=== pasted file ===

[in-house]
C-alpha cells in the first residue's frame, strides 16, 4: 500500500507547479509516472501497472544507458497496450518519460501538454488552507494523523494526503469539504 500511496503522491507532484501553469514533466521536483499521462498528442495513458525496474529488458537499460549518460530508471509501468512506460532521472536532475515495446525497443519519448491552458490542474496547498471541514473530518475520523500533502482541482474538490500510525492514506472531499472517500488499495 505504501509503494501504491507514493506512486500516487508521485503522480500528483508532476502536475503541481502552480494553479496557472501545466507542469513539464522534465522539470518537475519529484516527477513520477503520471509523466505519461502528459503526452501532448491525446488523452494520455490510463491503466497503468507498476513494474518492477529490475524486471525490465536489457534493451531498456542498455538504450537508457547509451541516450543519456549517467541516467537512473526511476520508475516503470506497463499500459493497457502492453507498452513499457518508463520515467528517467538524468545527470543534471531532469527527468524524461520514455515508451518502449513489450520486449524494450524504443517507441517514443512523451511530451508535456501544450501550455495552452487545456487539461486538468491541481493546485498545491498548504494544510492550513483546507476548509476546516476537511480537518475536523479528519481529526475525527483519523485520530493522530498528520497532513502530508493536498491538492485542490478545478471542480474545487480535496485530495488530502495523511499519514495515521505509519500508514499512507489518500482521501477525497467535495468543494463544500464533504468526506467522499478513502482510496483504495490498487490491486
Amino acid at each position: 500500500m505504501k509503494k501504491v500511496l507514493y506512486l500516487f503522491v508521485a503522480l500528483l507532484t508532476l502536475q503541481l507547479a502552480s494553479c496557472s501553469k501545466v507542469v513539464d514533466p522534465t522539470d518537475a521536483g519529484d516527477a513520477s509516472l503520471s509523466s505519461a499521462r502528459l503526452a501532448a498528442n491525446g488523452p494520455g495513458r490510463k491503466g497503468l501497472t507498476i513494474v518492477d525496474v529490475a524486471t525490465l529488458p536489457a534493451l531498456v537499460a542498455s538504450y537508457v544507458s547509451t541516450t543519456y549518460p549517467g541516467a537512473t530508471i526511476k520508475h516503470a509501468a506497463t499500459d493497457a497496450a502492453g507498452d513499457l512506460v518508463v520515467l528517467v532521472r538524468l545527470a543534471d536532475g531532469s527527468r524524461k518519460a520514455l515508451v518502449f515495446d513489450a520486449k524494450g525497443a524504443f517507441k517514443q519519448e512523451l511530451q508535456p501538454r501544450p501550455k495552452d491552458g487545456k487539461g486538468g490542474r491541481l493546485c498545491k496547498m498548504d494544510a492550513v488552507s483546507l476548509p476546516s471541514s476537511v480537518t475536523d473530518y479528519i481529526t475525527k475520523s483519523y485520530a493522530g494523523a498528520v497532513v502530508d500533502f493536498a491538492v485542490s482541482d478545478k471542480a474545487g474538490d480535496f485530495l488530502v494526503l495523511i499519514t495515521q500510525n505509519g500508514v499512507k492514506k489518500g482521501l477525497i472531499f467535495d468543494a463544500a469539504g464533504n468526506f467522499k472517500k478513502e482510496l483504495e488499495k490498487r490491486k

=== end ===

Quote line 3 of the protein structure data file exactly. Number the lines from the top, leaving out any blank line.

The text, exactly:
Amino acid at each position: 500500500m505504501k509503494k501504491v500511496l507514493y506512486l500516487f503522491v508521485a503522480l500528483l507532484t508532476l502536475q503541481l507547479a502552480s494553479c496557472s501553469k501545466v507542469v513539464d514533466p522534465t522539470d518537475a521536483g519529484d516527477a513520477s509516472l503520471s509523466s505519461a499521462r502528459l503526452a501532448a498528442n491525446g488523452p494520455g495513458r490510463k491503466g497503468l501497472t507498476i513494474v518492477d525496474v529490475a524486471t525490465l529488458p536489457a534493451l531498456v537499460a542498455s538504450y537508457v544507458s547509451t541516450t543519456y549518460p549517467g541516467a537512473t530508471i526511476k520508475h516503470a509501468a506497463t499500459d493497457a497496450a502492453g507498452d513499457l512506460v518508463v520515467l528517467v532521472r538524468l545527470a543534471d536532475g531532469s527527468r524524461k518519460a520514455l515508451v518502449f515495446d513489450a520486449k524494450g525497443a524504443f517507441k517514443q519519448e512523451l511530451q508535456p501538454r501544450p501550455k495552452d491552458g487545456k487539461g486538468g490542474r491541481l493546485c498545491k496547498m498548504d494544510a492550513v488552507s483546507l476548509p476546516s471541514s476537511v480537518t475536523d473530518y479528519i481529526t475525527k475520523s483519523y485520530a493522530g494523523a498528520v497532513v502530508d500533502f493536498a491538492v485542490s482541482d478545478k471542480a474545487g474538490d480535496f485530495l488530502v494526503l495523511i499519514t495515521q500510525n505509519g500508514v499512507k492514506k489518500g482521501l477525497i472531499f467535495d468543494a463544500a469539504g464533504n468526506f467522499k472517500k478513502e482510496l483504495e488499495k490498487r490491486k